The foundations upon which anything is built, be it a business, personal relationship or any number of other things are essential to how long it lasts and also whether it’s fraught with hassle and expense.
This is an even more true statement when it comes to building and construction, as, let’s face it, if the foundations of your building are not up to scratch then it could potentially come tumbling down.
With this in mind we thought we would have a bit of a look at the types of foundation available, starting with the little-knowing type – the piling foundation.
What are Piling Foundations?
This type of foundation is considered a ″Deep Foundation″ meaning that it should be used in situations where the ground is softer than normal and may not have the required load bearing abilities.
In terms of our reference to deep this normally means where the foundations go down more than 3 meters below ground level in order to reach more solid and stable ground so that any buildings built on the foundation will be adequately supported.
As you may have guessed, where deep foundations exist so do shallow foundations. These include the more commonly known foundations such as strip foundations, raft foundations and pad foundations (more can be found about these here).
How are Piling Foundations Constructed?
In most cases, piling foundations are a series of steel or concrete ″piles″ that are sunk down into the ground until a suitable stable depth is reached and then a ring of reinforced concrete beams are laid on top to form what is know as a ″ring beam″. Any structures are then constructed on top of the ring beam.
What Types of Piling Foundations are There?
For most domestic and commercial construction situations there are two sorts of pile:
- Displacement Pile: This type of pile is pre-constructed, shipped to site and then driven down through the ground using a special machine know as a Piling Hammer. This machine is capable of generating large amounts of force that is used to push the piles down through the existing soil until they are in situ, displacing the earth that was previously in their place
- Replacement Pile: Large holes are dug where each pile is to be placed and then either steel or concrete piles are put in each hole and secured. These piles simply replace the soil and earth that was previously there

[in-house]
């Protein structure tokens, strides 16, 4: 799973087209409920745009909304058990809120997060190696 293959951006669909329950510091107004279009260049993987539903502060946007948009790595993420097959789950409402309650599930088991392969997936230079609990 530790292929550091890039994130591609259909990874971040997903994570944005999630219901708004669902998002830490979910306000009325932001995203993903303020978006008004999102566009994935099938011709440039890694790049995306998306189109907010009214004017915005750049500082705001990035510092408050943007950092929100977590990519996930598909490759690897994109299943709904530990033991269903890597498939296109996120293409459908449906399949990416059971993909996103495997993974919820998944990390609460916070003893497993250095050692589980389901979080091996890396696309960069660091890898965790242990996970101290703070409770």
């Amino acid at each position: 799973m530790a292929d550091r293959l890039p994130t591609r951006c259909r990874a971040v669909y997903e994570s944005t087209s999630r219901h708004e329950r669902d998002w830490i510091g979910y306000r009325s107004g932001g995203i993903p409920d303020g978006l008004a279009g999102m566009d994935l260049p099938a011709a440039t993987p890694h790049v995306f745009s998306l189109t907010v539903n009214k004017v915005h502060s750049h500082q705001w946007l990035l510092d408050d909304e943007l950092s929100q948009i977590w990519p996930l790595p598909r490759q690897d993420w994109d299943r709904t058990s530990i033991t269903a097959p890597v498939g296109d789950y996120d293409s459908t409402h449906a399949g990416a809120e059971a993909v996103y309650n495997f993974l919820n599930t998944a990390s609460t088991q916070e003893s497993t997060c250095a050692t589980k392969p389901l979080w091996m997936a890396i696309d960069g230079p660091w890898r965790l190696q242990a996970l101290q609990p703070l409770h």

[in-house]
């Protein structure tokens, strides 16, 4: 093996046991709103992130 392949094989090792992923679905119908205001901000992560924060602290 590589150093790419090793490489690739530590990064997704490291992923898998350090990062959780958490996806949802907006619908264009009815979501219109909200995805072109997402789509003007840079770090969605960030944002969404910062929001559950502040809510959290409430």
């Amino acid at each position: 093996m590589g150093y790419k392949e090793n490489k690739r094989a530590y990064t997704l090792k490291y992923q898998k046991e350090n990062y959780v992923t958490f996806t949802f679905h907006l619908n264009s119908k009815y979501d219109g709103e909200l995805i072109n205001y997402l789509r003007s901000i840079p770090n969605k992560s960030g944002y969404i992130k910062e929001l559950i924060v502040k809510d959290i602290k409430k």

Are There any Up-Sides to Foundation Piling?
As I’m sure you can imagine, in the event that it is confirmed that you need foundation piling for an existing structure or one that you are building, you could literally visualise the pound coins rolling out the door and to some degree this is the way it is. The unforeseen costs of a project can sometimes seal its demise.
However, once the dust has settled and you have resided yourself to the fact that the piling has to happen, at this stage you may like to consider geothermal piles.
This type of piling is constructed in such a way that you can incorporate a ground source heating system into the property that you are installing piles into.
In basic form, plastic piping is added to the inside of the piles that is then filled with a heat transfer fluid. The pipework is then connected on a new circuit to the internal heating system within the building allowing you to use heat that is contained within the thermal mass of the ground to heat the building – free heating!
This system also works on the flip side – in warm climates, unwanted heat from a structure can be captured and fed into a system such as this and then piped out and dispersed through the ground.
Obviously this type of system comes at a greater expense as not only are specialist piles involved but also all the pipework and heat exchange equipment that goes with a system of this type, but if you look at it in terms of what you could potentially save in heating bills, then it’s certainly worth considering.
What Effects the Type of Pile That can be Used?
When it comes to the type of pile that you can use, this depends on several factors that include:
- The type of structure that is going to be supported
- Where the structure is situated or is going to be situated
- How accessible the site is
- How close it is to any other surrounding buildings
- Is it going to be situated near or over water
- What the current state of the ground is
Overall, displacement piles tend to be the most cost effective but they cannot be used in every situation due to the effects on surrounding buildings when they are driven down into the earth and the subsequent vibrations that result.
Where large amounts of earth need to be removed to sink the piles down, it is often cheaper to have the piles bored down into place.
Where an already existing structure has been effected by subsidence or requires piling, jack piles are normally the way to go. For this type of pile, the existing foundations of the building are excavated and the piles are driven down in sections below. Any removed or damaged foundations are then reconstructed to provide a stable base.
When access is quite tight or very restricted mini piles can be used. Again the clue is in the name – These are generally quite small and due to this they can be screwed or driven down into the strata without the need of large, specialist equipment.
Quite often, cost is one of the biggest factors in the decision process and this can be effected by a fair few things:
- Materials and time needed to construct piles
- The cost of the piling compared against the building that is going to be constructed
- The preparation that is required to the site e.g. access, excavation, repairing the site after works are completed
- The cost of the skill and knowledge required to design, test and construct piling
If you are interested in finding out more about piling foundations, how they are used and the different types commonly available then check out our project page here.
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